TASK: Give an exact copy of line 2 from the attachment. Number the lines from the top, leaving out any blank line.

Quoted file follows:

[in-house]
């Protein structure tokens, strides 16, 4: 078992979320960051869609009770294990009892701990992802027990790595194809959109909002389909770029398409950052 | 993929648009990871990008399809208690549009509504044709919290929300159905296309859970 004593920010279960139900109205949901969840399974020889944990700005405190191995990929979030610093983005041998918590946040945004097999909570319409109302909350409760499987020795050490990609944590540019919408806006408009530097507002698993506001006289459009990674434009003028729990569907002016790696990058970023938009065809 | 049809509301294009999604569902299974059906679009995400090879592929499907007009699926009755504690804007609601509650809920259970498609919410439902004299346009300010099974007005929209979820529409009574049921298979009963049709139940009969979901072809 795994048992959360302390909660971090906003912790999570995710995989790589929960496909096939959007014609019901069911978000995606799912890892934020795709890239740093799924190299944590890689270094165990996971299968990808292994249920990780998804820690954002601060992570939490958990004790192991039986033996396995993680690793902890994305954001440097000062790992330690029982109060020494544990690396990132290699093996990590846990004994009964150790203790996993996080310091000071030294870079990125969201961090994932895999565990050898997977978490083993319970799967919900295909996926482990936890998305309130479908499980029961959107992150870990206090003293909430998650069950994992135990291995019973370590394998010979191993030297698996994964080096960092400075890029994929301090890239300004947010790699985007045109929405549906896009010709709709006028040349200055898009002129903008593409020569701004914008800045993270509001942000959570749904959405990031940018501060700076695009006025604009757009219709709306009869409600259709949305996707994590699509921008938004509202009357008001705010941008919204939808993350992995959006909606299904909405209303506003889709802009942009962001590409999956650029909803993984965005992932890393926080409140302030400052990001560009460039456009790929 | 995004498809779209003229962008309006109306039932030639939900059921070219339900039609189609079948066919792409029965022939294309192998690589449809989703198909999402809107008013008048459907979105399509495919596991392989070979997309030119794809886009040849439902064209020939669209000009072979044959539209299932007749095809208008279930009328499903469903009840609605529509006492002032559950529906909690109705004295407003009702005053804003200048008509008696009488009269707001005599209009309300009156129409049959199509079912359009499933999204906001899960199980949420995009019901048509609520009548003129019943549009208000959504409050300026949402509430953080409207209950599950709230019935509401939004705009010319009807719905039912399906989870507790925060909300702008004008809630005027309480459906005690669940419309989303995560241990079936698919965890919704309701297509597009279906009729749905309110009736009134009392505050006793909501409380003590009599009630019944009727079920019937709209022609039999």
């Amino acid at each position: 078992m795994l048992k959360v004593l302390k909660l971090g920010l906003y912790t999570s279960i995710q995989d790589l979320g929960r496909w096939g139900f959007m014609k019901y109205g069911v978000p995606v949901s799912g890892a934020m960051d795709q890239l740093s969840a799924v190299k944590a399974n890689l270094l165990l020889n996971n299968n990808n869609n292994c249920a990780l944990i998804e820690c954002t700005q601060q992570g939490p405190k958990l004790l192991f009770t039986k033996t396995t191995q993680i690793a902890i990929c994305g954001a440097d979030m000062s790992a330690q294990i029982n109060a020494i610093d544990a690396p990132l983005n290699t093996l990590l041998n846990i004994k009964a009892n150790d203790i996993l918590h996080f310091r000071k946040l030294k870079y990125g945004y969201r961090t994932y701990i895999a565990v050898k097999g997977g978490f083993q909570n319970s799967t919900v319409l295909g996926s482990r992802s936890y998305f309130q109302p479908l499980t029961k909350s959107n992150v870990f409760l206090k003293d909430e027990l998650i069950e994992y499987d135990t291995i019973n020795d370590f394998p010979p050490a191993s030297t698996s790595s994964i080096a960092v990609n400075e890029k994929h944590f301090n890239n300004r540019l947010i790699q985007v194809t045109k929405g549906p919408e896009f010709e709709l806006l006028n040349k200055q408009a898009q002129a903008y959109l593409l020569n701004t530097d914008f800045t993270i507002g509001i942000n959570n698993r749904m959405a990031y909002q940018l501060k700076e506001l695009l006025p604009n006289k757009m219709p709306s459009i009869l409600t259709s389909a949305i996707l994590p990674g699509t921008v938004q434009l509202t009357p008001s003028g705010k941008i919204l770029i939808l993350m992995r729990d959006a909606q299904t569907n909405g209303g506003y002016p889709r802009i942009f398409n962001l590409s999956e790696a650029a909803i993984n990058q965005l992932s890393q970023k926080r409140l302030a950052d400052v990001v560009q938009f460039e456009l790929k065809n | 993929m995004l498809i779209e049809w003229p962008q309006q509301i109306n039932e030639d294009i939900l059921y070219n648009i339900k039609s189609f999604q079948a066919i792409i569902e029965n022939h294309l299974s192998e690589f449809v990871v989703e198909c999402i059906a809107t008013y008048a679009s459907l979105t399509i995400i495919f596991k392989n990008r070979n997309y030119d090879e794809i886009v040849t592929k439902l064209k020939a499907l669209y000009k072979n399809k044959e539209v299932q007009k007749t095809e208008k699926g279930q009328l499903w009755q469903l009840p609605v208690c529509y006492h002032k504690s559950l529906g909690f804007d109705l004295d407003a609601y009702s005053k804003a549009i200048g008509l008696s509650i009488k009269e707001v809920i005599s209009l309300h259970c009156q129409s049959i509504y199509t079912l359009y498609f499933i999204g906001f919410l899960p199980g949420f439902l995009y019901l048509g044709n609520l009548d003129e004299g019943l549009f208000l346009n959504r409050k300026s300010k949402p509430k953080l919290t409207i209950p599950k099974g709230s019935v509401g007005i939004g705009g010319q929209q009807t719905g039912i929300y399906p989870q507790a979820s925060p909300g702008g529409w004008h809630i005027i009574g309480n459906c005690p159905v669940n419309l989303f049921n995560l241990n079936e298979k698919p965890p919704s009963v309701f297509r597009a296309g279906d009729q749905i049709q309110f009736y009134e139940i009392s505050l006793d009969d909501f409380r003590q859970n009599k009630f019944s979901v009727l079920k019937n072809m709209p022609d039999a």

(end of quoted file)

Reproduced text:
């Protein structure tokens, strides 16, 4: 078992979320960051869609009770294990009892701990992802027990790595194809959109909002389909770029398409950052 | 993929648009990871990008399809208690549009509504044709919290929300159905296309859970 004593920010279960139900109205949901969840399974020889944990700005405190191995990929979030610093983005041998918590946040945004097999909570319409109302909350409760499987020795050490990609944590540019919408806006408009530097507002698993506001006289459009990674434009003028729990569907002016790696990058970023938009065809 | 049809509301294009999604569902299974059906679009995400090879592929499907007009699926009755504690804007609601509650809920259970498609919410439902004299346009300010099974007005929209979820529409009574049921298979009963049709139940009969979901072809 795994048992959360302390909660971090906003912790999570995710995989790589929960496909096939959007014609019901069911978000995606799912890892934020795709890239740093799924190299944590890689270094165990996971299968990808292994249920990780998804820690954002601060992570939490958990004790192991039986033996396995993680690793902890994305954001440097000062790992330690029982109060020494544990690396990132290699093996990590846990004994009964150790203790996993996080310091000071030294870079990125969201961090994932895999565990050898997977978490083993319970799967919900295909996926482990936890998305309130479908499980029961959107992150870990206090003293909430998650069950994992135990291995019973370590394998010979191993030297698996994964080096960092400075890029994929301090890239300004947010790699985007045109929405549906896009010709709709006028040349200055898009002129903008593409020569701004914008800045993270509001942000959570749904959405990031940018501060700076695009006025604009757009219709709306009869409600259709949305996707994590699509921008938004509202009357008001705010941008919204939808993350992995959006909606299904909405209303506003889709802009942009962001590409999956650029909803993984965005992932890393926080409140302030400052990001560009460039456009790929 | 995004498809779209003229962008309006109306039932030639939900059921070219339900039609189609079948066919792409029965022939294309192998690589449809989703198909999402809107008013008048459907979105399509495919596991392989070979997309030119794809886009040849439902064209020939669209000009072979044959539209299932007749095809208008279930009328499903469903009840609605529509006492002032559950529906909690109705004295407003009702005053804003200048008509008696009488009269707001005599209009309300009156129409049959199509079912359009499933999204906001899960199980949420995009019901048509609520009548003129019943549009208000959504409050300026949402509430953080409207209950599950709230019935509401939004705009010319009807719905039912399906989870507790925060909300702008004008809630005027309480459906005690669940419309989303995560241990079936698919965890919704309701297509597009279906009729749905309110009736009134009392505050006793909501409380003590009599009630019944009727079920019937709209022609039999």